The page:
Young people in slums are accessing clean water and sanitation, receiving training to find jobs and learning skills to have a greater voice in decisions that affect their lives. Young people in slums are accessing clean water and sanitation, receiving training to find jobs and learning skills to have a greater voice in decisions that affect their lives.

Over 800 million people live in slums and are unable to meet their basic needs. On World Cities Day 2015, meet the young people taking action in their communities to improve living conditions in their communities.

Fedesco, 23, lives in the West Point township in Liberia. With the support of Liberia YMCA, he learnt about his rights as a young slum dweller and gained skills to spread the knowledge to his peers. It has had a lasting impact on Fedesco and his community: “everything about the project is unique, this project helped to change the negative thinking about advocacy that I had on mind, because I never knew the definition of advocacy and I thought it was one man business.” After his training, Fedesco became a leader for change. “There are a lot of difference we can now see within our community, for me I can now handle issues that is affecting my family, friends, and my community.” Many of the young people are now busy with skills training, or have begun to use these skills to earn a better income. Fedesco plans to continue helping his community and making a difference.

We're working with young people in slum communities in LIberia, Togo and Sierra Leone.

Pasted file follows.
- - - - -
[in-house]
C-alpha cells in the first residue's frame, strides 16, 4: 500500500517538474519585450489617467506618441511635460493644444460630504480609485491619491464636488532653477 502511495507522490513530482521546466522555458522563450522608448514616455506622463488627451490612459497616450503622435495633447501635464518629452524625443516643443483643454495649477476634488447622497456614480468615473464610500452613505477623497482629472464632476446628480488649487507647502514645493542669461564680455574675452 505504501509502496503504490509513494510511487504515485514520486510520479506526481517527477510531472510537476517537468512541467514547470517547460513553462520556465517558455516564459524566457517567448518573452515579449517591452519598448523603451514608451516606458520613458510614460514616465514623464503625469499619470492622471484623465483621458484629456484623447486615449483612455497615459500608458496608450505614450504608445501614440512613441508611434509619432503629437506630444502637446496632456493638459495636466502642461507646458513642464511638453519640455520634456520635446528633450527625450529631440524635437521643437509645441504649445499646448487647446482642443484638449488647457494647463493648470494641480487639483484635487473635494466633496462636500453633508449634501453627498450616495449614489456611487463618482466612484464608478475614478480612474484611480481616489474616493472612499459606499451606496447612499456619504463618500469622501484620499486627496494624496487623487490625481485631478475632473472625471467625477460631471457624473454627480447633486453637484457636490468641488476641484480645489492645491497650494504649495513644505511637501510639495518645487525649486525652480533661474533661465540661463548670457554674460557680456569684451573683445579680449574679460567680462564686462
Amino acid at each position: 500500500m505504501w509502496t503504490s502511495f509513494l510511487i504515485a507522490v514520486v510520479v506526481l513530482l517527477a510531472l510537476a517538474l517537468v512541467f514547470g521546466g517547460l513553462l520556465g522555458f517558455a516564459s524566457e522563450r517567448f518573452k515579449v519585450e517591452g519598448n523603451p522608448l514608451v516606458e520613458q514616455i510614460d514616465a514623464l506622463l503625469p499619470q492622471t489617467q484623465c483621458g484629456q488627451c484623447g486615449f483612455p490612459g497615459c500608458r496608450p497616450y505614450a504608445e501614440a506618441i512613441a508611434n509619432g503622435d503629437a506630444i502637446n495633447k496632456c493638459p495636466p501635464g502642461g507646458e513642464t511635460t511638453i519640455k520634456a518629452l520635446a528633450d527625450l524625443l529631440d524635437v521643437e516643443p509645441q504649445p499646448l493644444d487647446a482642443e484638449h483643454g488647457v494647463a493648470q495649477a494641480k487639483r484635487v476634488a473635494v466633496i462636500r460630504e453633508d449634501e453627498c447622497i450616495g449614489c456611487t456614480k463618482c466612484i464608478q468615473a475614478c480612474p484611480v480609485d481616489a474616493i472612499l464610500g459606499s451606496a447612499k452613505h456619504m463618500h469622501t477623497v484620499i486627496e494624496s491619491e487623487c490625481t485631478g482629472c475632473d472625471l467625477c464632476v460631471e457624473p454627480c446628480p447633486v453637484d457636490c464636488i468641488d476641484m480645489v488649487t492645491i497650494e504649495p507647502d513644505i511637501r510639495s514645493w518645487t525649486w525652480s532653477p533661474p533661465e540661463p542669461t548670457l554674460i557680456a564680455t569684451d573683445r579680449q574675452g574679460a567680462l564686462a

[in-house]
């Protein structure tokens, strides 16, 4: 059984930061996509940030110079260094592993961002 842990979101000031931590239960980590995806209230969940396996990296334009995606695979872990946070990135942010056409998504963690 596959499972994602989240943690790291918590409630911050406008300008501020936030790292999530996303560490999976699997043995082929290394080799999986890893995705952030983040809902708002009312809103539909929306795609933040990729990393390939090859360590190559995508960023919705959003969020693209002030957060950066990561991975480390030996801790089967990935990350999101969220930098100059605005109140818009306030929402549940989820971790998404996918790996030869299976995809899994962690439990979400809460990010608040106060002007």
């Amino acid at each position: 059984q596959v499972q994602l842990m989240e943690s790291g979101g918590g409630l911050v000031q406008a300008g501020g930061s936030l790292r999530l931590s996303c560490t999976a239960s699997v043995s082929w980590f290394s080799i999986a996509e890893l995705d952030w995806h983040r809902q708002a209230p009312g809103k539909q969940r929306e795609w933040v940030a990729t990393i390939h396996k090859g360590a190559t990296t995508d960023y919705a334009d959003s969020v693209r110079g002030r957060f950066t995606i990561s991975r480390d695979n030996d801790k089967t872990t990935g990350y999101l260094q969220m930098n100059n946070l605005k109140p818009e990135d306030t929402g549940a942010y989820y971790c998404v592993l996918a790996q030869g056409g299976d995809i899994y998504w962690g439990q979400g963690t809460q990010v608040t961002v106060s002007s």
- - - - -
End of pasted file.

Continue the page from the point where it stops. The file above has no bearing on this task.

We’re working with young people in slum communities in LIberia, Togo and Sierra Leone.

In Sierra Leone, 28-year-old mother Fatmata runs a business selling small toiletry items such as combs and hairdressing cream. She usually works alongside the drainage system in the Dworzack community, but the “bad odour produced by the decomposed solid waste including human wastes create lots of inconveniences for us doing business as well as pedestrians and people who dwell closer to the drainage.” Although Fatmata and her fellow sellers have tried to clean the drains themselves, she describes how “the attitude and knowledge of community members have been very difficult to change in terms of proper waste management and environmental cleaning.” There were people who continued to dump waste, sometimes under cover of night. The YMCA has been giving training to spread the message about how people can make this community a safer place for everyone. The drains are now clear, which means it is safer for Fatmata to work there and to receive customers, “without fear of being infected by air-borne diseases.”

Pélagie, aged 27, lives in the Katanga slum in Togo, where inhabitants are facing eviction. She joined a savings group and has been learning the skills she needs to bring the community’s problems to those who can make changes. According to Pélagie, “Every meeting we attended encouraged us and gave us confidence.” She has seen what the skills can lead to thanks to exchange visits from Ghanaian delegates, who she says “started just like us and who, thanks to this organisation, have now evolved and managed to find more adequate solutions to their problems.”

Patience is also from the Katanga slum, and is a member of the advocacy group for her community. She learnt “how to strategically influence in a non-violent way” to encourage authorities and decision-makers “to take measures that can change a given situation and achieve satisfactory results.” She is keen to put these new skills into practice to make her community a healthy place to live.

These young people are just some of those who are taking an active role in changing their communities for the better. Text YGIV01 £10 to 70070 to help us reach thousands more.